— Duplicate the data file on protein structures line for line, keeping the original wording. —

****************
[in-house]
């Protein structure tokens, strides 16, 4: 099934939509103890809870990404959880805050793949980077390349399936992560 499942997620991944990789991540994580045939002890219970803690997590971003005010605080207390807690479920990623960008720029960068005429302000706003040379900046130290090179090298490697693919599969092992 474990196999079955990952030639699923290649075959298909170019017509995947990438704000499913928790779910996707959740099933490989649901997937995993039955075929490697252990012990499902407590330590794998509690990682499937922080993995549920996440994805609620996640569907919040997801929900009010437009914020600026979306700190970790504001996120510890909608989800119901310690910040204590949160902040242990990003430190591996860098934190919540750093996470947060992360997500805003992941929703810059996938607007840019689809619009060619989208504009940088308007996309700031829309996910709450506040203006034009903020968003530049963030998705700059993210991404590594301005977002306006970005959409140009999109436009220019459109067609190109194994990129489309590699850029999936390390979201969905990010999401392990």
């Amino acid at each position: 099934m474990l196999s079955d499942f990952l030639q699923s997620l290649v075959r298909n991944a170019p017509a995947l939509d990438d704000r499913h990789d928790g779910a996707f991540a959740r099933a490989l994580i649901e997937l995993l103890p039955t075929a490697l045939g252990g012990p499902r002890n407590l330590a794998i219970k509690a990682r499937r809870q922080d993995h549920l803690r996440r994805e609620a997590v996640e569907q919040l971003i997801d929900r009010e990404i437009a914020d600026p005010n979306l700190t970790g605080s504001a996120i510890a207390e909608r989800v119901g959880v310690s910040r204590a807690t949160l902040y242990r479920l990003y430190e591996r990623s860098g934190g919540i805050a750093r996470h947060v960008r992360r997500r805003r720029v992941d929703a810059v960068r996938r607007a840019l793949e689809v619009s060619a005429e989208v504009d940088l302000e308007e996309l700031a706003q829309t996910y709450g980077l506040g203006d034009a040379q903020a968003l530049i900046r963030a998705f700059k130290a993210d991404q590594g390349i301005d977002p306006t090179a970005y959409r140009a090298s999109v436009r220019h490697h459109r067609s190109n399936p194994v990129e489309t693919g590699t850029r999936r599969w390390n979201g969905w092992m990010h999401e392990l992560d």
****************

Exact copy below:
[in-house]
């Protein structure tokens, strides 16, 4: 099934939509103890809870990404959880805050793949980077390349399936992560 499942997620991944990789991540994580045939002890219970803690997590971003005010605080207390807690479920990623960008720029960068005429302000706003040379900046130290090179090298490697693919599969092992 474990196999079955990952030639699923290649075959298909170019017509995947990438704000499913928790779910996707959740099933490989649901997937995993039955075929490697252990012990499902407590330590794998509690990682499937922080993995549920996440994805609620996640569907919040997801929900009010437009914020600026979306700190970790504001996120510890909608989800119901310690910040204590949160902040242990990003430190591996860098934190919540750093996470947060992360997500805003992941929703810059996938607007840019689809619009060619989208504009940088308007996309700031829309996910709450506040203006034009903020968003530049963030998705700059993210991404590594301005977002306006970005959409140009999109436009220019459109067609190109194994990129489309590699850029999936390390979201969905990010999401392990």
């Amino acid at each position: 099934m474990l196999s079955d499942f990952l030639q699923s997620l290649v075959r298909n991944a170019p017509a995947l939509d990438d704000r499913h990789d928790g779910a996707f991540a959740r099933a490989l994580i649901e997937l995993l103890p039955t075929a490697l045939g252990g012990p499902r002890n407590l330590a794998i219970k509690a990682r499937r809870q922080d993995h549920l803690r996440r994805e609620a997590v996640e569907q919040l971003i997801d929900r009010e990404i437009a914020d600026p005010n979306l700190t970790g605080s504001a996120i510890a207390e909608r989800v119901g959880v310690s910040r204590a807690t949160l902040y242990r479920l990003y430190e591996r990623s860098g934190g919540i805050a750093r996470h947060v960008r992360r997500r805003r720029v992941d929703a810059v960068r996938r607007a840019l793949e689809v619009s060619a005429e989208v504009d940088l302000e308007e996309l700031a706003q829309t996910y709450g980077l506040g203006d034009a040379q903020a968003l530049i900046r963030a998705f700059k130290a993210d991404q590594g390349i301005d977002p306006t090179a970005y959409r140009a090298s999109v436009r220019h490697h459109r067609s190109n399936p194994v990129e489309t693919g590699t850029r999936r599969w390390n979201g969905w092992m990010h999401e392990l992560d």